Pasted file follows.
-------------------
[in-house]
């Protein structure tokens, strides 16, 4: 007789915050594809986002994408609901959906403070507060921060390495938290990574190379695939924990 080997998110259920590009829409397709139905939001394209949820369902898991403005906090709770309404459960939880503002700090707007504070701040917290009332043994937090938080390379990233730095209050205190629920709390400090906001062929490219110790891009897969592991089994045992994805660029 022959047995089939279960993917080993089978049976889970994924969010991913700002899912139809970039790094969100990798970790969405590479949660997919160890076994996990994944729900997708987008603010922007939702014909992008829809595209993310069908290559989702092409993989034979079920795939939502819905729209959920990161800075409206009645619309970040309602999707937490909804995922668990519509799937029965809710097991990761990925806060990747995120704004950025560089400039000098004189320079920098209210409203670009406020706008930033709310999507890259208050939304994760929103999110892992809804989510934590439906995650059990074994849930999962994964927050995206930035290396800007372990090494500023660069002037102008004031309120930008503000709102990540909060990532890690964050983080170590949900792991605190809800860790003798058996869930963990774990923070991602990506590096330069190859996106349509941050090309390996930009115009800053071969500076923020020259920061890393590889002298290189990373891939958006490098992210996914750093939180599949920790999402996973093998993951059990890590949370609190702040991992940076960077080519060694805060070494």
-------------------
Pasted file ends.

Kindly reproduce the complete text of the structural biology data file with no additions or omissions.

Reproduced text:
[in-house]
């Protein structure tokens, strides 16, 4: 007789915050594809986002994408609901959906403070507060921060390495938290990574190379695939924990 080997998110259920590009829409397709139905939001394209949820369902898991403005906090709770309404459960939880503002700090707007504070701040917290009332043994937090938080390379990233730095209050205190629920709390400090906001062929490219110790891009897969592991089994045992994805660029 022959047995089939279960993917080993089978049976889970994924969010991913700002899912139809970039790094969100990798970790969405590479949660997919160890076994996990994944729900997708987008603010922007939702014909992008829809595209993310069908290559989702092409993989034979079920795939939502819905729209959920990161800075409206009645619309970040309602999707937490909804995922668990519509799937029965809710097991990761990925806060990747995120704004950025560089400039000098004189320079920098209210409203670009406020706008930033709310999507890259208050939304994760929103999110892992809804989510934590439906995650059990074994849930999962994964927050995206930035290396800007372990090494500023660069002037102008004031309120930008503000709102990540909060990532890690964050983080170590949900792991605190809800860790003798058996869930963990774990923070991602990506590096330069190859996106349509941050090309390996930009115009800053071969500076923020020259920061890393590889002298290189990373891939958006490098992210996914750093939180599949920790999402996973093998993951059990890590949370609190702040991992940076960077080519060694805060070494």